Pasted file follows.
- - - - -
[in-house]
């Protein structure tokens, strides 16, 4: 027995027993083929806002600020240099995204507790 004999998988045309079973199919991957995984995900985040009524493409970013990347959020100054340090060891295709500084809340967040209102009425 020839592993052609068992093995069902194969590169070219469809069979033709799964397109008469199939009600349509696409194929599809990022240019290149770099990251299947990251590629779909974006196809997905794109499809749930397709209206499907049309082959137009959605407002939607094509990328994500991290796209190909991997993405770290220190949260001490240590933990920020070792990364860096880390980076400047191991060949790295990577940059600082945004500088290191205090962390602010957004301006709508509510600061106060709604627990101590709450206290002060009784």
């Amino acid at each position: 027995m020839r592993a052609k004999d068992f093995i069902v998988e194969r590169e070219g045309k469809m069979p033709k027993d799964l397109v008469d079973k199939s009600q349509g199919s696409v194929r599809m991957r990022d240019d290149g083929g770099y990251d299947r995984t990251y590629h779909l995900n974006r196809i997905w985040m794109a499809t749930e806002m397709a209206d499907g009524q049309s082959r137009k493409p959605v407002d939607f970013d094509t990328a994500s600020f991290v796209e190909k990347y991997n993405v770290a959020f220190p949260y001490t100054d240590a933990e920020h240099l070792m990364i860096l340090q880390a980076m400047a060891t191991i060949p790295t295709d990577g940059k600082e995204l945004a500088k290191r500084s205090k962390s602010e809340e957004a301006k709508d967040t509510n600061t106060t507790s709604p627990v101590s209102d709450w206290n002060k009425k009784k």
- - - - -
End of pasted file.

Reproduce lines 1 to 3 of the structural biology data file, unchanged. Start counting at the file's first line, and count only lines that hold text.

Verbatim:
[in-house]
């Protein structure tokens, strides 16, 4: 027995027993083929806002600020240099995204507790 004999998988045309079973199919991957995984995900985040009524493409970013990347959020100054340090060891295709500084809340967040209102009425 020839592993052609068992093995069902194969590169070219469809069979033709799964397109008469199939009600349509696409194929599809990022240019290149770099990251299947990251590629779909974006196809997905794109499809749930397709209206499907049309082959137009959605407002939607094509990328994500991290796209190909991997993405770290220190949260001490240590933990920020070792990364860096880390980076400047191991060949790295990577940059600082945004500088290191205090962390602010957004301006709508509510600061106060709604627990101590709450206290002060009784």
């Amino acid at each position: 027995m020839r592993a052609k004999d068992f093995i069902v998988e194969r590169e070219g045309k469809m069979p033709k027993d799964l397109v008469d079973k199939s009600q349509g199919s696409v194929r599809m991957r990022d240019d290149g083929g770099y990251d299947r995984t990251y590629h779909l995900n974006r196809i997905w985040m794109a499809t749930e806002m397709a209206d499907g009524q049309s082959r137009k493409p959605v407002d939607f970013d094509t990328a994500s600020f991290v796209e190909k990347y991997n993405v770290a959020f220190p949260y001490t100054d240590a933990e920020h240099l070792m990364i860096l340090q880390a980076m400047a060891t191991i060949p790295t295709d990577g940059k600082e995204l945004a500088k290191r500084s205090k962390s602010e809340e957004a301006k709508d967040t509510n600061t106060t507790s709604p627990v101590s209102d709450w206290n002060k009425k009784k």